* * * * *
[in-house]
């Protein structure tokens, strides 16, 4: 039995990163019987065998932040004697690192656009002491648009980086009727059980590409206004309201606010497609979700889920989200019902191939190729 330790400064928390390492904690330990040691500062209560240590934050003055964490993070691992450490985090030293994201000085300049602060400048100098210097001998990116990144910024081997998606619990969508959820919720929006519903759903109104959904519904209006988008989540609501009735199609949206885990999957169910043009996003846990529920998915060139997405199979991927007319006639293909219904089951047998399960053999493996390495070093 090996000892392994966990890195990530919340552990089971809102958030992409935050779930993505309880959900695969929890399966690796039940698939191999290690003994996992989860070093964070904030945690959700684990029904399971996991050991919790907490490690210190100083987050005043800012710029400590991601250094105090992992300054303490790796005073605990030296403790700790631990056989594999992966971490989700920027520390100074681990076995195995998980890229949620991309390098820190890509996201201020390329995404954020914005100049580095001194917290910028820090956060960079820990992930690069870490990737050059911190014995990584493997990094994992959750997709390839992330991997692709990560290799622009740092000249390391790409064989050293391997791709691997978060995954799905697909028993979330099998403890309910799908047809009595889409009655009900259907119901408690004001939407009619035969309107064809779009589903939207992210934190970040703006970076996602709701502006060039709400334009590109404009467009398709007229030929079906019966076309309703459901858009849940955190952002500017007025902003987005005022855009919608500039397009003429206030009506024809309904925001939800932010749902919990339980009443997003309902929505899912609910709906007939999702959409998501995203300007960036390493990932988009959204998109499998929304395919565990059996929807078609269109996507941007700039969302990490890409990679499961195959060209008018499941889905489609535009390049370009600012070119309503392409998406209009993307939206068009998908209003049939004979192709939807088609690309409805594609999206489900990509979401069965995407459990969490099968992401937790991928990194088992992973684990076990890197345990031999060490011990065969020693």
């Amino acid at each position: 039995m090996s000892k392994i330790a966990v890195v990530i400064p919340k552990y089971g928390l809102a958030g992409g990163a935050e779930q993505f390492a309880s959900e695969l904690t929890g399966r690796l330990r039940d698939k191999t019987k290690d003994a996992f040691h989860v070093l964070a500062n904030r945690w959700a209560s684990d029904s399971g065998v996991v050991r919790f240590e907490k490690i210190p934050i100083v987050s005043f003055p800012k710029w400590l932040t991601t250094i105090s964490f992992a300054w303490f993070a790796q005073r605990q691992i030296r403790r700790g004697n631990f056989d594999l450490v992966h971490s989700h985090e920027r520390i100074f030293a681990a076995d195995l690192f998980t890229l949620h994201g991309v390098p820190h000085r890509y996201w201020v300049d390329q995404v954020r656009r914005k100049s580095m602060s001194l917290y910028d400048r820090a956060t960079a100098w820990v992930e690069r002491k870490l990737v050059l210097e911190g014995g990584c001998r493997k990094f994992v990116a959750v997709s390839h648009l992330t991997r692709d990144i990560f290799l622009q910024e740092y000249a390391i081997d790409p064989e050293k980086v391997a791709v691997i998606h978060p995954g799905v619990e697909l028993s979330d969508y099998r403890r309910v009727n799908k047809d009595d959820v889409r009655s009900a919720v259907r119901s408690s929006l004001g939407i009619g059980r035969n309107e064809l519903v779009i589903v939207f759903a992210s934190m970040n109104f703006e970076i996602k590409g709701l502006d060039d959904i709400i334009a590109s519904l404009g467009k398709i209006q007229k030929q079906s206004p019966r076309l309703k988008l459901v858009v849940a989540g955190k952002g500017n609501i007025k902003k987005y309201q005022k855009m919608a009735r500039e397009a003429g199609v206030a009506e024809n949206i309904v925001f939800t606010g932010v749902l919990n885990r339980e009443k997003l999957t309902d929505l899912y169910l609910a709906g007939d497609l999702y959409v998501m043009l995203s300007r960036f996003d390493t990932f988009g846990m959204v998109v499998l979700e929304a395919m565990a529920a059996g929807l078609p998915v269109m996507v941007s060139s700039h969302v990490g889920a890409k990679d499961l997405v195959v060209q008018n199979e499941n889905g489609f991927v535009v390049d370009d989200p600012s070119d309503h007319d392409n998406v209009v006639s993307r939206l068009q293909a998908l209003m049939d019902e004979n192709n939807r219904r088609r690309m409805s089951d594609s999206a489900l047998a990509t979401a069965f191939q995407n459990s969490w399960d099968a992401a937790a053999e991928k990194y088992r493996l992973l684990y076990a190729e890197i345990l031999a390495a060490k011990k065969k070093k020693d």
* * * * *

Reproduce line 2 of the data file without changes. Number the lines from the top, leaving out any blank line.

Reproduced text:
């Protein structure tokens, strides 16, 4: 039995990163019987065998932040004697690192656009002491648009980086009727059980590409206004309201606010497609979700889920989200019902191939190729 330790400064928390390492904690330990040691500062209560240590934050003055964490993070691992450490985090030293994201000085300049602060400048100098210097001998990116990144910024081997998606619990969508959820919720929006519903759903109104959904519904209006988008989540609501009735199609949206885990999957169910043009996003846990529920998915060139997405199979991927007319006639293909219904089951047998399960053999493996390495070093 090996000892392994966990890195990530919340552990089971809102958030992409935050779930993505309880959900695969929890399966690796039940698939191999290690003994996992989860070093964070904030945690959700684990029904399971996991050991919790907490490690210190100083987050005043800012710029400590991601250094105090992992300054303490790796005073605990030296403790700790631990056989594999992966971490989700920027520390100074681990076995195995998980890229949620991309390098820190890509996201201020390329995404954020914005100049580095001194917290910028820090956060960079820990992930690069870490990737050059911190014995990584493997990094994992959750997709390839992330991997692709990560290799622009740092000249390391790409064989050293391997791709691997978060995954799905697909028993979330099998403890309910799908047809009595889409009655009900259907119901408690004001939407009619035969309107064809779009589903939207992210934190970040703006970076996602709701502006060039709400334009590109404009467009398709007229030929079906019966076309309703459901858009849940955190952002500017007025902003987005005022855009919608500039397009003429206030009506024809309904925001939800932010749902919990339980009443997003309902929505899912609910709906007939999702959409998501995203300007960036390493990932988009959204998109499998929304395919565990059996929807078609269109996507941007700039969302990490890409990679499961195959060209008018499941889905489609535009390049370009600012070119309503392409998406209009993307939206068009998908209003049939004979192709939807088609690309409805594609999206489900990509979401069965995407459990969490099968992401937790991928990194088992992973684990076990890197345990031999060490011990065969020693």